San Diego, Fresno and San Jose are among some 200 communities across the country trying a new strategy that is moving hundreds of chronically homeless people off the streets and into apartments. Santa Clara County is investing more than $1 million in housing subsidies, and tracking whether permanent housing will really keep people from returning to life on the streets.
Jennifer Loving is executive director of Destination Home in San Jose. She spent her formative years at a church in Venice Beach run by her uncle and family that kept its doors open to homeless people as a de facto shelter.
"I have cared about homelessness since I was nine-years-old and I have been involved in homeless services my entire adult career," she says. "I care about this issue deeply and I feel like we are really onto something."
Loving is part of a radically different approach to ending homelessness. Her organization brings together local governments and non-profits to collaborate in a project called Housing 1000. County vouchers are combined with funds from the city of San Jose, the federal government and other sources. So far the effort has placed 333 chronically homeless people in permanent housing in one of the most affluent counties in the state.
"With the housing prices here, it's ridiculously difficult to get somebody housed -- almost impossible," says Hilary Barroga, with EHC Lifebuilders, one of the local groups participating in the program.
The focus is not managing homelessness through emergency shelters and transitional housing -- that's the old model. Barroga says the new goal is to find the most vulnerable people living on the streets and get them into permanent housing.
"Without an address, you can't apply for a job. You can't receive mail," Barroga says. "So if you can't receive your mail, you don't know if you've qualified for a benefit, you can't receive your bills anywhere and pay your bills on time. If you have to worry every night where you're going to sleep, where you're going to be safe, you're not thinking in the long term."
Forty-three-year-old Jennifer Berry has been on and off the streets since she was 13 years old. She was in several domestic violence shelters and then an emergency shelter before the county placed her in a two-bedroom apartment in San Jose. She can now bring her daughters and three-year-old grandson under one roof for the first time.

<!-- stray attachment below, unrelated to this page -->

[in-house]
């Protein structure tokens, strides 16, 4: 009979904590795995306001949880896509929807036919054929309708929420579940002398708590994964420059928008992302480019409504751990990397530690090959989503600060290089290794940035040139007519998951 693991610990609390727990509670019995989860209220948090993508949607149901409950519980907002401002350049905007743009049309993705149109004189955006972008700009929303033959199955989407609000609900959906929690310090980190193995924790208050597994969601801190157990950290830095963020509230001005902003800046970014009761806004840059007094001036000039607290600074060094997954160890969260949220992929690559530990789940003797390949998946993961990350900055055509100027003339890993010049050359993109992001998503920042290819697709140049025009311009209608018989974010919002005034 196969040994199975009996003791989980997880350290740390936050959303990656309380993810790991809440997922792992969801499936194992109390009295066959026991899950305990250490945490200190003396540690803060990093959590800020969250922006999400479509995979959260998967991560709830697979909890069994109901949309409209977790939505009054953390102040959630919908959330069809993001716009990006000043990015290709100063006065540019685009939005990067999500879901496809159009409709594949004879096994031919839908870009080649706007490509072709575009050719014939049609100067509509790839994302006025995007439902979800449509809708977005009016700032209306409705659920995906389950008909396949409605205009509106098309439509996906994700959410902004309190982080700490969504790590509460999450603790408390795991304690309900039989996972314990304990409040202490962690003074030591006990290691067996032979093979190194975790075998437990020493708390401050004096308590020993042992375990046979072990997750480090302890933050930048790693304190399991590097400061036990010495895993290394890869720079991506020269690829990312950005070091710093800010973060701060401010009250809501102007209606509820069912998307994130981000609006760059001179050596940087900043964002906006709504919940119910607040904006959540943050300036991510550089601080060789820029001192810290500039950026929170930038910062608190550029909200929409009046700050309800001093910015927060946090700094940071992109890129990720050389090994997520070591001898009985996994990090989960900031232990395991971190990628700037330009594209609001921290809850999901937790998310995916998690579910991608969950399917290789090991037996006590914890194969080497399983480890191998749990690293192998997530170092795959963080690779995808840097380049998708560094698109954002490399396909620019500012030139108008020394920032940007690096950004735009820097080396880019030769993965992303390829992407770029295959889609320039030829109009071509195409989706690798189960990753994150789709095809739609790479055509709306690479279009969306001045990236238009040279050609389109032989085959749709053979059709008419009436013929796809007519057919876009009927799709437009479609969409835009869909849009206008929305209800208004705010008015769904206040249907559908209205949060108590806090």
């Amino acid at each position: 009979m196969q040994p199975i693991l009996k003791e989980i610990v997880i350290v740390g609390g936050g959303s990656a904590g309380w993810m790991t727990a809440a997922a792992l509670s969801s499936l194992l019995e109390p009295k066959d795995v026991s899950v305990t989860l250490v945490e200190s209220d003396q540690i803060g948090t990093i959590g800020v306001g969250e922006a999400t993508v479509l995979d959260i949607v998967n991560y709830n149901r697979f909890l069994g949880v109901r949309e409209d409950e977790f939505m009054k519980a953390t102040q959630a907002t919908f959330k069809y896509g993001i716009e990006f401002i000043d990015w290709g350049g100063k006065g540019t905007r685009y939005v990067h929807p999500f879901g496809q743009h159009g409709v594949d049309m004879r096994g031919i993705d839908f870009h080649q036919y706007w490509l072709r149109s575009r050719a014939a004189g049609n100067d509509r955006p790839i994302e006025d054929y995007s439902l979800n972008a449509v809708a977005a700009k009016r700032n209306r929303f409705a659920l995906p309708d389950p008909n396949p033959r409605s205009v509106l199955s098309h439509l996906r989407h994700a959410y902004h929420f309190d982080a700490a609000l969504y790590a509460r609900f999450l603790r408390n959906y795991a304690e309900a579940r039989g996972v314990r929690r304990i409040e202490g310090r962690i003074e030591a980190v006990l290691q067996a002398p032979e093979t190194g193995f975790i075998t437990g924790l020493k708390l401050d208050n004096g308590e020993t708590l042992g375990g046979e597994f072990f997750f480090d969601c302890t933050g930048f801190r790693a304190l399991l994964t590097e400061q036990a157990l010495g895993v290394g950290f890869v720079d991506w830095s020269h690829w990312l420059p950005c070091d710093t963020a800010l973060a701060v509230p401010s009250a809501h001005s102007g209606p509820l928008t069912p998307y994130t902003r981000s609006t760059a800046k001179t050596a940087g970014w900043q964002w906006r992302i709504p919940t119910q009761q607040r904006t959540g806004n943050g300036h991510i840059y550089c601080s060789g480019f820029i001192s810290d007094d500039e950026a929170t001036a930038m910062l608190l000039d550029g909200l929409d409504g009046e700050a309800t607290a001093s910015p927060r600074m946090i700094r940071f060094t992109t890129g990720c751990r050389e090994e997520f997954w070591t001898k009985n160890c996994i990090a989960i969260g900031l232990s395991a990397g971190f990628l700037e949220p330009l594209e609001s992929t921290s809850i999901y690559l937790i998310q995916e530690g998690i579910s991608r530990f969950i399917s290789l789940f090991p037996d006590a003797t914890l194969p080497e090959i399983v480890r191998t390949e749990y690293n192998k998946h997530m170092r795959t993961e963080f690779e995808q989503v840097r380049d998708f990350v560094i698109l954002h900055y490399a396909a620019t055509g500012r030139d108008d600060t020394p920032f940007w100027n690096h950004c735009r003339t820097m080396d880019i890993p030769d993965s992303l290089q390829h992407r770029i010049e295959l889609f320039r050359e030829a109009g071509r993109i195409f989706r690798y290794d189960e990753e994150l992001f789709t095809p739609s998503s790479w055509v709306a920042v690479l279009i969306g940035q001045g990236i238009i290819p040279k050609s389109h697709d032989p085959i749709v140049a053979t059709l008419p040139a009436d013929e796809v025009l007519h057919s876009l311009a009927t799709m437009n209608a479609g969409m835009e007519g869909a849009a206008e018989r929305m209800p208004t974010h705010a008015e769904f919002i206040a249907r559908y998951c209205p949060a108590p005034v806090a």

"It still takes me awhile to believe it," Berry says. "You know, like wow! It's like one of the first things I wake up in the morning and think about. It's so cool!"
Berry can afford the apartment because the county pays a rental subsidy of $1,000 a month to her landlord. Berry also contributes part of her Supplemental Security Income to the rent. All the tenants in the program must pay a third of their monthly income, with a minimum of $20. But to reach the goal of getting 1,000 people into homes this year, the campaign will have to find a lot more landlords willing to participate.
"As a manager or property owner you have to protect all your other tenants," says property manager Theresa Garcia. She hesitated at first when a prospective tenant told her he'd qualified for the Housing 1000 program.
"We had concerns about having a lot of homeless people coming over, hanging around the building," Garcia says. "Being that the building, the doors are locked and you need a key to get in, we had concerns about possibly him leaving the main door open just so they can walk in and come up."
Garcia manages a number of Victorians in downtown San Jose. In the end, she said yes.
"The case manager that's involved with the tenant that we ended up renting to, he's very open and he's very involved in the whole situation. So if I have any questions I just call him," she says.
Tracking whether permanent housing actually keeps people out of homelessness is part of this program. Destination Home's Jennifer Loving says for the first time, service providers and government agencies are sharing data -- and creating system-wide tools to evaluate costs. Loving says this will help them understand the individual profiles of people living on the streets.
"I don't know that there's a magic bullet. Right? It's not like anything is utopia," says Loving. "I mean it's like every single housing unit, every single placement, every single piece of this is hard work. It's challenging all of us to do this. But I think that every single time it works and someone moves in and gets their own place, I mean, that's what makes it worth it."
Santa Clara County has more than 2,500 chronically homeless people. So Housing 1000 has a large task ahead. Loving says by the end of the year, there will be hard data showing whether permanent housing for the homeless is the best way to keep people off the streets.